5 Steps to Make an Event More Environmentally Sustainable

5 Steps to Make an Event More Environmentally Sustainable

A great article published on Event Brite’s blog.

https://www.eventbrite.co.uk/blog/make-an-event-more-environmentally-sustainable-ds00/

1. Work out your impact

Before you try and improve things, you need to know what impact your event is already having on the environment. It doesn’t always follow, but higher carbon impacts tend to go hand-in-hand with increased costs. Impact of Event - environmental impacts into groups | Purple PatchThe best example of this is managing power consumption and transport. However this also rings true in the use of (often unnecessary) disposable materials, which add to the disposal bill and also the cleansing bill if they become litter.

Dividing up environmental impacts into groups like the ones below can make them easier to manage. When I’m speaking to event organisers who are short of time, I usually suggest that they introduce one impact area each year to measure and try to reduce.

Consider the public profile of a particular impact area; for example this could be your food waste. To reduce this, you could capitalise on Hugh Fearnley-Whittingstall’s campaign about food waste by running your own in-event campaign to reduce food waste – you could even ask him to come along!

2. Make a plan

As with everything in event management, if you don’t plan properly it will either go wrong, or possibly not happen at all. Once you’ve chosen which environmental impacts you’re going to focus on, you should set some realistic goals which you can improve on each year.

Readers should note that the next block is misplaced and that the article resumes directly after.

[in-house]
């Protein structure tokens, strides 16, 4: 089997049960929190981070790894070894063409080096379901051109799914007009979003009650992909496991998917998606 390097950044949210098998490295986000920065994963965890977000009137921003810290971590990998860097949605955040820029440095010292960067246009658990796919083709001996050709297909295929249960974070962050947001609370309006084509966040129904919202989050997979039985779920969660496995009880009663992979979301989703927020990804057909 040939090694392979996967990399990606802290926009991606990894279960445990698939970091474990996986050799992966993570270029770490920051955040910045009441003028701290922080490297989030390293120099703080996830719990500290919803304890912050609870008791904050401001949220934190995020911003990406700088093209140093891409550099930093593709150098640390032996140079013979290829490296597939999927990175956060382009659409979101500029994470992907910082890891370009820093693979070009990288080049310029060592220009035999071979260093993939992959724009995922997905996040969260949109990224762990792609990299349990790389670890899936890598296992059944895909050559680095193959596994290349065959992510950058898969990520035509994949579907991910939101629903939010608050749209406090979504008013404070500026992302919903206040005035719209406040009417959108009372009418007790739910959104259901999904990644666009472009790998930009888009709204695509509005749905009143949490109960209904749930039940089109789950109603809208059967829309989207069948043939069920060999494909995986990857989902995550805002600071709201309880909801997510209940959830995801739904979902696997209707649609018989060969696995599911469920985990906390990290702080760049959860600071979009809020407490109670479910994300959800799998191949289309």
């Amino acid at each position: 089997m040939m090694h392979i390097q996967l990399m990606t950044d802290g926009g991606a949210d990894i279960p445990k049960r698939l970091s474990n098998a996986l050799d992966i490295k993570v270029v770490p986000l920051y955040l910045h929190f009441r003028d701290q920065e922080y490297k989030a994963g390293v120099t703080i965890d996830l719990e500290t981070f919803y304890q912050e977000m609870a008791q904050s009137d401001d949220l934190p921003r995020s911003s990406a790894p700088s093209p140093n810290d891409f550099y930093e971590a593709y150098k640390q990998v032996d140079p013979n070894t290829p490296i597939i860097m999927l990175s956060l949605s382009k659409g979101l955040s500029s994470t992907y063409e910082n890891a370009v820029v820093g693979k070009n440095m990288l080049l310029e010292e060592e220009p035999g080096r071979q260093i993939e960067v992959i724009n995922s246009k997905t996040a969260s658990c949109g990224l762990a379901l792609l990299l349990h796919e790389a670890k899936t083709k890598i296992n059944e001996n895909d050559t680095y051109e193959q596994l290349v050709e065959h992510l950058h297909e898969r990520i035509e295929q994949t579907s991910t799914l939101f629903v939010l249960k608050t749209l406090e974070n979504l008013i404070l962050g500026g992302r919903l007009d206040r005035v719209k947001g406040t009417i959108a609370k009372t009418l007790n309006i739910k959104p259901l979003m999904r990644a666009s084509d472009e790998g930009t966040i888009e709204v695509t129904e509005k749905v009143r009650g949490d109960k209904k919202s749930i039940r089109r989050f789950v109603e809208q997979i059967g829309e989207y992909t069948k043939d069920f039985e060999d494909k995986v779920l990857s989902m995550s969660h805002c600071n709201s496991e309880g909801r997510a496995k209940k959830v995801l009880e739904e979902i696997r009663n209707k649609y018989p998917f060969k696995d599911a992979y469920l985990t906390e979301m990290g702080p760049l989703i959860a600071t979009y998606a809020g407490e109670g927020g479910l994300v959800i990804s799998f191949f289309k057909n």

It might sound obvious, but you need to think about when you’re going to get everything done. This is not just about planning when you’re going to implement your project but when you’re going to achieve the targets you’ve set. Create milestones and stick to them.

There’s no point in going to a lot of effort if you can’t work out whether your plans have worked; so make sure you decide what you’re going to measure before you get started. This could be anything from the percentage of waste you got recycled, or the amount of diesel you used. For your catering, you could audit whether all your contractors used the local food supplier you told them to use.

3. Involve your contractors

Delegating tasks to your project team can lighten your load, but if you pass them on to your contractors then it can free up time for your whole team. The best time to get input from contractors is when they’re bidding for the job. They’ll really think outside the box to look better than another bidder, so make sure you stipulate that you want their help with reducing environmental impacts.

A good example if you’re running an outdoor event is to get your power contractor to start measuring power usage using remote monitoring systems. These systems can tell you how much power is actually being used by your generators in different parts of the show.